This simple, white-painted church is listed on the National Register of Historic Places, representing significant mid-19th century revival architecture, exploration and settlement. Properties listed in the register are deemed important in American history, architecture, archeology, engineering and culture. It’s the official list of the nation’s historic places worthy of preservation.

More here-

Bishop Search Update #5

From The Convocation in Europe-

The Bishop Search Process has moved into a new stage following the closure of the window for receipt of applications. The Search and Nomination Committee is delighted with and encouraged by the number of applications it has received from highly qualified clergy who have put themselves forward as candidates to be our next bishop.

The next part of the discernment process is to conduct video interviews with those candidates best fitting our Bishop Profile. To do this effectively, the Committee will work in small groups from the week beginning March 19. The aim will be to determine who to ¬invite to the Candidates’ Retreat being planned to take place in Germany in May.

Please continue to hold in prayer all those who have put themselves forward as candidates as well as the Search and Nomination Committee. Your support in this way is greatly appreciated.

More here-

Tuesday, March 20, 2018

ACNA diocese contemplates secession, dissolution

From Anglican Ink-

Fears for its future and disquiet over the Anglican Church in North America’s stance on the ordination of women has prompted the Missionary Diocese of All Saints (MDAS) to explore relations with non-Anglican bodies.

The bishops of the MDAS  have not withdrawn the small traditionalist Anglo-Catholic diocese from the ACNA, however in his presidential address to the 15-17 March  2018 meeting of his diocesan synod in Ocean City, Md., the Rt. Rev. William J. Ilgenfritz stated the diocese was speaking to “non-Papal Catholics” with a view to joining a new denomination.

While no decisions on withdrawal is imminent, diocesan sources tell Anglican Ink, but Bishop Ilgenfritz’s speech highlights the disquiet traditional Anglo-Catholics feel over the church’s policy of “two integrities” on women’s orders. The address also comes as Bishop Ilgenfritz and his suffragan, the Rt. Rev. Richard Lipka, prepare for retirement, raising questions as to the viability of the 34-congregation diocese’s survival.

Is Mark Rylands the humblest bishop in the Church of England?

From "Archbishop Cranmer"-

The Rt Rev’d Mark Rylands is presently Bishop of Shrewsbury. He is well-known to readers of this blog for being a thoughtful and intelligent advocate for UK secession from the European Union – the Church of England’s only Brexit Bishop, indeed. It has been announced that he is leaving his area bishopric in the Diocese of Lichfield and returning to parish ministry in the Diocese of Exeter. He explains:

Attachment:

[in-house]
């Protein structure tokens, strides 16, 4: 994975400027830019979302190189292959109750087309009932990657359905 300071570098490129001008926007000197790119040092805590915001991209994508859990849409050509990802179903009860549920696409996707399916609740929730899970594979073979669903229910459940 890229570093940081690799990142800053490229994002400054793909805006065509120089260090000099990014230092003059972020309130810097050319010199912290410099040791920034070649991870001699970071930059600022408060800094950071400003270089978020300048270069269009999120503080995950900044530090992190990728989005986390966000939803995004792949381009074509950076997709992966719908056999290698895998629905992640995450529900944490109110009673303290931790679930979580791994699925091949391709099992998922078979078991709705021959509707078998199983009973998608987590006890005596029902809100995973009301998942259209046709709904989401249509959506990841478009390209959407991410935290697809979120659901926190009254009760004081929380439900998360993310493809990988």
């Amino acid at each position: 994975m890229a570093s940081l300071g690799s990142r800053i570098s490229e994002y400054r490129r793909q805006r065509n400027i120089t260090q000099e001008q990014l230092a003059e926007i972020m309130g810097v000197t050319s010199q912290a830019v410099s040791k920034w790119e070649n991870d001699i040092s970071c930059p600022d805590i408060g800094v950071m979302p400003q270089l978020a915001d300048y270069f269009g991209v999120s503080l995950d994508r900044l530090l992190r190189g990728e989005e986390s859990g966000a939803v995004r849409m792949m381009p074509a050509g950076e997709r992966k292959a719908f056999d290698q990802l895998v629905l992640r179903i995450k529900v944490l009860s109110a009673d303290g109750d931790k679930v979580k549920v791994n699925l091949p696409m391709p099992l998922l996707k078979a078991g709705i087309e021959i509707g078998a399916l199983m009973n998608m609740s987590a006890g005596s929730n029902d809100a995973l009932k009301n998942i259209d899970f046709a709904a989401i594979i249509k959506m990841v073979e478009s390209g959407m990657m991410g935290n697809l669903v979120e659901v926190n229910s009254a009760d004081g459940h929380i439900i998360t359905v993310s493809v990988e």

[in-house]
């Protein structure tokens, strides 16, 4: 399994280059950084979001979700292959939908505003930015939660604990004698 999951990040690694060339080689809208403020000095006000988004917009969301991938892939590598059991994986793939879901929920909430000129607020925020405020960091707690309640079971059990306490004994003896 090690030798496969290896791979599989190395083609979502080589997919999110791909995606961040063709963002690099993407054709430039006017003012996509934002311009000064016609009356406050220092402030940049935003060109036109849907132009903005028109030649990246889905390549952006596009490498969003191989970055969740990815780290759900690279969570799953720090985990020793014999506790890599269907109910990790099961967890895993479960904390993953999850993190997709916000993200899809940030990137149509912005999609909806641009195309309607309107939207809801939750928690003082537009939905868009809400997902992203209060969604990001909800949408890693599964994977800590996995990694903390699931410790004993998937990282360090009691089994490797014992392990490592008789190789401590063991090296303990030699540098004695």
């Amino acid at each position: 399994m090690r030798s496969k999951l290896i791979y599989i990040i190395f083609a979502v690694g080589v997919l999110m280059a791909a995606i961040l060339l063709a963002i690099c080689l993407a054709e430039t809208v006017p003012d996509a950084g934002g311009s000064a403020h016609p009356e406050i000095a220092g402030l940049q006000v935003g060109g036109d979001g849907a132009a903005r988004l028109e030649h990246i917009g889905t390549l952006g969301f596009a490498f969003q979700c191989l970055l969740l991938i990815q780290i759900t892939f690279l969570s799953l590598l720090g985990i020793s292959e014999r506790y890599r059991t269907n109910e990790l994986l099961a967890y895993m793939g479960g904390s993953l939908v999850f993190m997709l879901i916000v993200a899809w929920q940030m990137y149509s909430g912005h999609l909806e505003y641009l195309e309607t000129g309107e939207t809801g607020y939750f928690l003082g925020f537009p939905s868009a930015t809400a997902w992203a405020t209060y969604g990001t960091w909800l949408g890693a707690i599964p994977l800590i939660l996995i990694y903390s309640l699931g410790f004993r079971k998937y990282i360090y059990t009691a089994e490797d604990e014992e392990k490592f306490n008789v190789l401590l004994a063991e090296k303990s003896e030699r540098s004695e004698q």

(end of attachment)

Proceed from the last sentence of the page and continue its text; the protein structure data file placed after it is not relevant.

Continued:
“It will be sad to leave. And for some it may seem a surprise move. But, for me, I have sensed God’s beckoning to serve as a parish priest again. For the last 16 years, as both diocesan missioner and area bishop, much of my ministry has been to encourage, challenge and help churches and church leaders to embody and share the Good News of Jesus Christ in the local community. I have heard God calling me now to ‘go and walk the talk’.

“I am acutely aware that I have a great deal to learn in becoming a parish priest and am not unaware of the challenges I face. However, I have a heart for rural mission and ministry and am greatly looking forward to getting to know the people of Ashburton and the Moorland Team in Exeter Diocese, to seeing where God will lead us. I am slightly daunted but also know that, where God calls, he also equips.

You may ponder perfectly reasonable questions:

More here-

Meet the Candidates for Election to be the next Bishop of the Diocese of the Rio Grande

From Rio Grande-

"The Standing Committee of the Episcopal Diocese of the Rio Grande is delighted to announce a slate of three candidates for the office of Bishop presented to us by the Bishop Search Committee," said Dr. Kathleen Pittman, president of the Standing Committee.

"The people of our Diocese have prayed diligently and faithfully for God to send us good candidates. Our prayers have been answered," she said.

The electing convention will be May 5, 2018, at the Cathedral of St. John, Albuquerque, New Mexico. The Service of Ordination and Consecration is scheduled for November 3, 2018, with the Most Rev. Michael Bruce Curry, Presiding Bishop, officiating.

The candidates are:

The Rev. Canon Lucinda Ashby, Canon to the Ordinary, The Episcopal Diocese of Idaho
The Rev. Canon Michael Buerkel Hunn, Canon to the Presiding Bishop of The Episcopal Church
The Rev. Simon Charles Justice, Rector, Church of the Good Samaritan, Corvallis, Diocese of Oregon

More here-

Archbishop Justin Welby urges Commonwealth leaders to have “the courage to dream big”

From ACNS-

The Archbishop of Canterbury Justin Welby has spoken of his hopes that the Commonwealth heads of government will have “the courage to dream big” when they gather in London next month for their biennial meeting. The Commonwealth Heads of Government Meeting (CHOGM) will take place in London and Windsor Castle from 19 – 20 April. In the three days ahead of the meeting, a number of forums will take place at which a number of civil society organisations – including provinces of the Anglican Communion – will take part.